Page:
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OpEd:

Ronald McDonald and Other Deceptive Villains

Education may be one of the only ways to protect your children against the manipulation of food advertising.

by LAWRIE PECK
America’s youth is obviously vulnerable to the increase in food advertisements, as evidenced by the fact that the increase of overweight children is twice the rate as adults.
Your living room is no longer a safe haven for your children when they turn on the television. Children are prime targets for marketing, not only because they will grow to be the next adult generation of consumers but also because they influence their parents to buy what they want. The food industry has capitalized on the spending power of American children by marketing mostly soft-drinks, sugary cereals, fast foods, salty snacks and candy to a young and impressionable audience. The promotion of unhealthy food has infiltrated TV screens across the nation, bombarding each child with 10,000 food advertisement on average each year.

These commercials may seem innocent to the adult viewer but what you may not know is that children cannot decipher advertisements from the regular programming of the TV channel. Ronald McDonald is interspersed with Tom and Jerry during Saturday morning cartoons, discreetly persuading your child to want McDonald’s food because of the “Happy Meals” and indoor play grounds.

The promotion of unhealthy food contributes greatly to the obesity epidemic that is growing in the U.S. and across the globe. Today about 17.1% of American children ages 2-19 are overweight, amounting to 12 million children. America’s youth is obviously vulnerable to the increase in food advertisements, as evidenced by the fact that the increase of overweight children is twice the rate as adults.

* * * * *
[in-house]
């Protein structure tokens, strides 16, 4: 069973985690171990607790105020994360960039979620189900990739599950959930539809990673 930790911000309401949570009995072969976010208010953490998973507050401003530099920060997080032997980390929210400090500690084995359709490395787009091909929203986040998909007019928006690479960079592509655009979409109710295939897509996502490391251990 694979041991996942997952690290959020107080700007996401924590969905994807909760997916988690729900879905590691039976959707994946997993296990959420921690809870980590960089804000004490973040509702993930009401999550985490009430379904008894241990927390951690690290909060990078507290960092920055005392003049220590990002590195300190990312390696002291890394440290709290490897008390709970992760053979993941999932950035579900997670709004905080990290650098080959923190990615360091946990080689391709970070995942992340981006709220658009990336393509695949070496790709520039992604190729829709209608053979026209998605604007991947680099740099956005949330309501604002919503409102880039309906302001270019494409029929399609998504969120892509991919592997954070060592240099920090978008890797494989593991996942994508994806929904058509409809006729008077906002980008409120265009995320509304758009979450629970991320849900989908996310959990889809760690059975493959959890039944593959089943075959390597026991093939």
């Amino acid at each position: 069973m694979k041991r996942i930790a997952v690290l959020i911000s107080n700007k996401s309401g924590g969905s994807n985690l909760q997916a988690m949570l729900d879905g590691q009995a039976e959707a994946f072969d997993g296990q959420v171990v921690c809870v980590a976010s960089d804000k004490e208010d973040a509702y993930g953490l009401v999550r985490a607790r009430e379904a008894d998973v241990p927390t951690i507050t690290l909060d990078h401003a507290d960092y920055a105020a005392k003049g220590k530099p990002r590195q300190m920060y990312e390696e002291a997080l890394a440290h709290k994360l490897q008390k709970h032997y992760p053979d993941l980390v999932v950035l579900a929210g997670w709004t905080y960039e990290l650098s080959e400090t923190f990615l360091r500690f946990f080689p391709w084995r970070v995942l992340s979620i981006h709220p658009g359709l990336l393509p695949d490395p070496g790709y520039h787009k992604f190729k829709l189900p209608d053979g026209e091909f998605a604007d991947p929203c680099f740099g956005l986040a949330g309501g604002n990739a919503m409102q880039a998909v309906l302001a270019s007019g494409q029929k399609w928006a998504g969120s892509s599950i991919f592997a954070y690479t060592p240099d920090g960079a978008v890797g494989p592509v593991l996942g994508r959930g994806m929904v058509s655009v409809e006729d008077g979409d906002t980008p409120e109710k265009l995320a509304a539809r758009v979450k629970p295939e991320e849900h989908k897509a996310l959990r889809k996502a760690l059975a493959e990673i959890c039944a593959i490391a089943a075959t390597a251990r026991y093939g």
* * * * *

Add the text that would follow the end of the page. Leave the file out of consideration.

Food companies claim that their advertisements are meant to influence consumers' brand selection, not the type of food that they buy. But when the majority of food advertisements on kids TV networks are for unhealthy food, children are obviously going to prefer fast food and sugary cereals over fruits and vegetables.

Food companies target children and influence them to buy their product using promotional ties with other companies. Why do you think labels on cereal boxes claim “prize inside” and McDonald's displays the characters from the most recent Disney movie alongside the cheeseburger, fries and Coca-cola in the “Happy Meal”? These clever promotions, combining food and toys awaken your child’s hunger for both fun and tasty but unhealthy food.

If you still don’t believe that the marketing of food has effectively influenced children just ask any American child who Ronald McDonald is. A study found that 100% of American children know who this red, white and yellow clown is. McDonald's is so widespread that Ronald McDonald is the second most recognizable figure in the world, second only to Santa Clause. That may seem unbelievable, but with a $635 million advertising budget in 2001, McDonald's obviously has a great impact on the world’s diet.